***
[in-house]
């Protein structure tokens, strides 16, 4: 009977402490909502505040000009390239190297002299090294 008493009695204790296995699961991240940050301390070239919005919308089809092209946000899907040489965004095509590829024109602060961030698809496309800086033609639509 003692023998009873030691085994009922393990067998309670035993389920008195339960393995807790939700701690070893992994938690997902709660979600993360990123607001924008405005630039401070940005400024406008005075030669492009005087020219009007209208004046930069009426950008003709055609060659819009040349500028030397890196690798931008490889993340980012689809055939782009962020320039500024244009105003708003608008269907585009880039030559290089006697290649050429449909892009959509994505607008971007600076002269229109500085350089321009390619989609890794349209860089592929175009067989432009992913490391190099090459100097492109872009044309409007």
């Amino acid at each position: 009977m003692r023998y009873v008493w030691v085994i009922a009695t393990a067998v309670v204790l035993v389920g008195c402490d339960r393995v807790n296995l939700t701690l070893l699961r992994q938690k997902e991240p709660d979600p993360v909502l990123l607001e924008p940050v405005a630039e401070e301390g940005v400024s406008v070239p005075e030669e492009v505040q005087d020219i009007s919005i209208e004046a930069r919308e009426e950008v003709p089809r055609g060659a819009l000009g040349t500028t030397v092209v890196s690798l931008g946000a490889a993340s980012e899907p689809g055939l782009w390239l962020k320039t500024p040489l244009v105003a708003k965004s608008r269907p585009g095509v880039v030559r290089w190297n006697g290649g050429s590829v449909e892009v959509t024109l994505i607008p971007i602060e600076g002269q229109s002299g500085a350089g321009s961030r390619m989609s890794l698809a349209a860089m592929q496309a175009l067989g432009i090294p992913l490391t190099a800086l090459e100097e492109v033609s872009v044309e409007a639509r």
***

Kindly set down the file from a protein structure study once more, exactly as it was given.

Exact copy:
[in-house]
């Protein structure tokens, strides 16, 4: 009977402490909502505040000009390239190297002299090294 008493009695204790296995699961991240940050301390070239919005919308089809092209946000899907040489965004095509590829024109602060961030698809496309800086033609639509 003692023998009873030691085994009922393990067998309670035993389920008195339960393995807790939700701690070893992994938690997902709660979600993360990123607001924008405005630039401070940005400024406008005075030669492009005087020219009007209208004046930069009426950008003709055609060659819009040349500028030397890196690798931008490889993340980012689809055939782009962020320039500024244009105003708003608008269907585009880039030559290089006697290649050429449909892009959509994505607008971007600076002269229109500085350089321009390619989609890794349209860089592929175009067989432009992913490391190099090459100097492109872009044309409007």
């Amino acid at each position: 009977m003692r023998y009873v008493w030691v085994i009922a009695t393990a067998v309670v204790l035993v389920g008195c402490d339960r393995v807790n296995l939700t701690l070893l699961r992994q938690k997902e991240p709660d979600p993360v909502l990123l607001e924008p940050v405005a630039e401070e301390g940005v400024s406008v070239p005075e030669e492009v505040q005087d020219i009007s919005i209208e004046a930069r919308e009426e950008v003709p089809r055609g060659a819009l000009g040349t500028t030397v092209v890196s690798l931008g946000a490889a993340s980012e899907p689809g055939l782009w390239l962020k320039t500024p040489l244009v105003a708003k965004s608008r269907p585009g095509v880039v030559r290089w190297n006697g290649g050429s590829v449909e892009v959509t024109l994505i607008p971007i602060e600076g002269q229109s002299g500085a350089g321009s961030r390619m989609s890794l698809a349209a860089m592929q496309a175009l067989g432009i090294p992913l490391t190099a800086l090459e100097e492109v033609s872009v044309e409007a639509r």